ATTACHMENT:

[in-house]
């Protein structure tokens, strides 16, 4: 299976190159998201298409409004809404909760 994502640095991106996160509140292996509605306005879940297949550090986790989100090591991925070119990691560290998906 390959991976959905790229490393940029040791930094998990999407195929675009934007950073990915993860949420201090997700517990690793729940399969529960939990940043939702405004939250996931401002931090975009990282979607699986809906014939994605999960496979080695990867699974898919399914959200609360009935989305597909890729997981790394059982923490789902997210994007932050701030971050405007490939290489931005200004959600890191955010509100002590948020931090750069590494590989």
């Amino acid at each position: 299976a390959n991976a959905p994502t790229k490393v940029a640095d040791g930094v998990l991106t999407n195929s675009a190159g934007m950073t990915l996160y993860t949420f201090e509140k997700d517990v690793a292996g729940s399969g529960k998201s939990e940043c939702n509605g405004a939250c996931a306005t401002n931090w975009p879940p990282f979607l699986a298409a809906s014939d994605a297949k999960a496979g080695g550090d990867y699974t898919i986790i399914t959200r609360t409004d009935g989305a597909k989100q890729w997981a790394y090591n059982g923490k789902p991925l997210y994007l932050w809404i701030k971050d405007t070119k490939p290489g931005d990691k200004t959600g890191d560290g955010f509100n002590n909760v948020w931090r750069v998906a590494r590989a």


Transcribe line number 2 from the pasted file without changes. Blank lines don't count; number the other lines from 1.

């Protein structure tokens, strides 16, 4: 299976190159998201298409409004809404909760 994502640095991106996160509140292996509605306005879940297949550090986790989100090591991925070119990691560290998906 390959991976959905790229490393940029040791930094998990999407195929675009934007950073990915993860949420201090997700517990690793729940399969529960939990940043939702405004939250996931401002931090975009990282979607699986809906014939994605999960496979080695990867699974898919399914959200609360009935989305597909890729997981790394059982923490789902997210994007932050701030971050405007490939290489931005200004959600890191955010509100002590948020931090750069590494590989």